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THIS IS AUSTIN, NOT THAT GREAT VOL 4: Talking With The Brains Behind it All

Johnny Camacho

THIS IS AUSTIN, NOT THAT GREAT Vol 4 Fest – March 2nd-5th, 2023 get tickets here!


Well, kinda not really so much anymore. For decades, it was defined by the independent-friendly, widely popular SXSW music festival. Legacy acts in country, blues, indie rock, and more got their start playing around town. More importantly, it’s had waves of a healthy punk/hardcore scene since the 1980s. Punks, metalheads, and hardcore kids of a certain age from all over fondly remember the days of saving all your money to drive or fly down to Chaos in Tejas in the 2000s and early 2010s, arguably the culmination of aggressive music in Texas and one of the best fests in the country for its time. CiT was often the only place to see legendary international hardcore and punk bands in the states back then. If you got to attend or play, you were witness to something very special. 

Of course, every heyday ends, and something else has to begin. As the city grew, things took a turn in Austin. SXSW has largely become a corporate junkfest that doesn’t offer much in the way of exposure and is now mostly known for branding and underpaying talent. ACL is for people who want to go to Coachella but also go shopping on South Congress. It’s just business, it’s what happens in a city that grows exponentially every year. Levitation and Oblivion Access keep a candle burning for locals but are understandably focused on showcasing out-of-town/international artists that will move tickets. Smaller DIY venues open and shut in less than a year sometimes and musicians are increasingly getting priced out. 

Enough shoe leather; Enter Juan Carlos. Born and raised in Austin, he’s been playing in bands since he could start one. He immediately realized that in order to have a punk scene, you have to make it happen yourself. It seems like a no-brainer, but over and over you see hardcore/punk/metal scenes die all over the country simply because members of a couple bands move away, or a venue closes, or someone stops booking because it doesn’t pay much. Juan Carlos has always found a way to come up from setbacks and put on for his hometown. The simple formula of booking bands he meets on tour, trading contacts, and pushing younger bands on the public has helped keep the hardcore punk scene in Austin vibrant for the past decade.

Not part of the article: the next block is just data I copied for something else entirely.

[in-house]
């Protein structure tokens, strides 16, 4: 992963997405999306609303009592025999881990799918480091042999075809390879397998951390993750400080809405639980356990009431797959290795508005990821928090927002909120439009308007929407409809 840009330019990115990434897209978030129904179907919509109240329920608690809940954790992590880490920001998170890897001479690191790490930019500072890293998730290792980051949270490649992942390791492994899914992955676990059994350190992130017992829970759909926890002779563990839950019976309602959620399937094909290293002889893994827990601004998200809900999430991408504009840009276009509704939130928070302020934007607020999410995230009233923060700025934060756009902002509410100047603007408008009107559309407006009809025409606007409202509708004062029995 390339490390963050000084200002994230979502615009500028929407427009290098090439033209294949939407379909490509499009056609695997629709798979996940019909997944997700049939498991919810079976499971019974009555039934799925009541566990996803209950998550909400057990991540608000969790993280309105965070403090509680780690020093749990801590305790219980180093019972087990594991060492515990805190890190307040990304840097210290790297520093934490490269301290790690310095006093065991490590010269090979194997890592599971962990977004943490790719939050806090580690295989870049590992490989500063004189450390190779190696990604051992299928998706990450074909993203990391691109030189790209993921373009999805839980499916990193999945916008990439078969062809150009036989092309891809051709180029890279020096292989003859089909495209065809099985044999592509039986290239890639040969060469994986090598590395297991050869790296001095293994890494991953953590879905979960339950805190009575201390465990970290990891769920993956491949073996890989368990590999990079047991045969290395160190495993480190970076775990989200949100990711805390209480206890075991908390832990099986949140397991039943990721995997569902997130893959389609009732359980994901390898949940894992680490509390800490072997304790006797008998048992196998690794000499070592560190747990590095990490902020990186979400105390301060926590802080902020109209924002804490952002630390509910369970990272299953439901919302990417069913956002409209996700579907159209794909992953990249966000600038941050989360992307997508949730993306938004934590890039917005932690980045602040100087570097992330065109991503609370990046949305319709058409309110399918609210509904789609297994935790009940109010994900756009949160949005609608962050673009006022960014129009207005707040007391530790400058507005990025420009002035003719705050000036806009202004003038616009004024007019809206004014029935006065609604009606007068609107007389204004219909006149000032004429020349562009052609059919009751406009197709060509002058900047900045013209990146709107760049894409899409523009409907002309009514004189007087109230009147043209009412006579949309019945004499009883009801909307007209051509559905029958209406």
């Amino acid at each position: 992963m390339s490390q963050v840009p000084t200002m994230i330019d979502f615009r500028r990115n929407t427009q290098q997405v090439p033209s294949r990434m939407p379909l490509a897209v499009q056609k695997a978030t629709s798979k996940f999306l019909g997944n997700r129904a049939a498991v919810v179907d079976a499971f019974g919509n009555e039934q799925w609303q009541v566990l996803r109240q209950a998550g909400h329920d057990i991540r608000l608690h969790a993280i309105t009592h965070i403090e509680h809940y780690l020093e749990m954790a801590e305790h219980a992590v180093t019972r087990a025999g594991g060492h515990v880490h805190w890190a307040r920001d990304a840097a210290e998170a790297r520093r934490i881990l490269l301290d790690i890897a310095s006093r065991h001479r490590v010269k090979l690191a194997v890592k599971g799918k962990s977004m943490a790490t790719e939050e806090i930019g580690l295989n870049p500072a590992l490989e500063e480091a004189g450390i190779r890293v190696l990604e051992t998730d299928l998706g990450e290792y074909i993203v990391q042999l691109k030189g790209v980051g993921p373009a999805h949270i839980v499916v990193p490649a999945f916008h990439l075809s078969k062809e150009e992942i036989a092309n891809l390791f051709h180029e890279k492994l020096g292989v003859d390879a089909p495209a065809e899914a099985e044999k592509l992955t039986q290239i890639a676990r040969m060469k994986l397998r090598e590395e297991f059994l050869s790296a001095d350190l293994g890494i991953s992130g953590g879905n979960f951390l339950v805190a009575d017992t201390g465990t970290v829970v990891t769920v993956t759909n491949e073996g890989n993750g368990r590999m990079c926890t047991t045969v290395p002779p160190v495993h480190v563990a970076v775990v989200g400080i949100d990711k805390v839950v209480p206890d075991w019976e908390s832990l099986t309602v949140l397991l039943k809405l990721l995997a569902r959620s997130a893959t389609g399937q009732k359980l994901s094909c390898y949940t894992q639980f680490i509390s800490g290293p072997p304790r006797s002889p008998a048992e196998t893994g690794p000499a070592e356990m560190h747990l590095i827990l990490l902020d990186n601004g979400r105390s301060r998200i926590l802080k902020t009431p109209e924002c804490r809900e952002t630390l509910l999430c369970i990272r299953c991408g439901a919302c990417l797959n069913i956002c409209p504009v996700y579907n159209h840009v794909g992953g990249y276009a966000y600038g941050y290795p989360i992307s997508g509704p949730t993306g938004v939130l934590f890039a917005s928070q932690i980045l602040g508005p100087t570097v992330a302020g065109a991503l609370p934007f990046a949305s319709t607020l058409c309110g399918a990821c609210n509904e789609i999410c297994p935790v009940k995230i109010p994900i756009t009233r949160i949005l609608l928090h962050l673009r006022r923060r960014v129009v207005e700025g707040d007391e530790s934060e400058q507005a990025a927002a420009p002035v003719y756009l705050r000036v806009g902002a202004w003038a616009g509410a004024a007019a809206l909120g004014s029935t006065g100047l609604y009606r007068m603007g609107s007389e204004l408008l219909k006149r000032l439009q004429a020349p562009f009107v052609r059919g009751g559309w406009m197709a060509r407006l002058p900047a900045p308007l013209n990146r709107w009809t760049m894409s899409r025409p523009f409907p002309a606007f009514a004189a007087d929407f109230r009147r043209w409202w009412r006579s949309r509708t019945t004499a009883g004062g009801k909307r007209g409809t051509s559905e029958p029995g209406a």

In a logical step, a few years ago he decided to cultivate his contacts and sway with local venues into a weekend punk fest. THIS IS AUSTIN, NOT THAT GREAT is now in its fourth year. The event has expanded to multiple venues, day/night/after shows, and even showcasing artists outside the immediate realm of aggressive music over the course of four days, just two weeks before SXSW descends onto the city this year. 

Juan Carlos fronting his newest band Scorched Earth
Photo: Johnny Camacho

As someone who plays in, and also often manages and does crew work for touring bands/artists, what made you want to do a fest that’s all your own? It’s obviously a shitload of work. i.e. What makes you wanna spiral over this in particular?

JC: I’ve said it before and I’ll say it again, I think the biggest driving factor behind making this fest happen is the Texas-sized hole left in all of our hearts with the absence of Chaos in Tejas. Trying to recreate something as special and meaningful as Chaos was for me as a young punk the end goal and reason I put myself through all of this. If more young punks can break out of their echo chamber of branded content and actually get exposed to a world of Punk, Hardcore, and Metal bands who really put in the work without paying some publicist to make them trend on tik-tok, and take influence from this, then I will feel accomplished. It’s all about guiding the next generation in the right step, sonically, without being too elitist about it.

How has booking, promoting, and running the fest gotten easier?

JC: Over the past 3 fests we’ve been able to make a little noise and gain a little attention so I think it’s been easier finding acts/artists who are eager/want to come to Austin for the festival. Also I’ve gotten a little better at time management and planning things more in advance. (Basically I’ve matured, slightly, in my organization). Most importantly I’ve had more and more friends able to pitch in their skills on things like stage managing, design and art, physically promoting, etc. I’d be nowhere without the homies (also shouts out to my mom for helping me with spreadsheets, budgeting, all the boring shit no one wants to think about)

How has it gotten harder?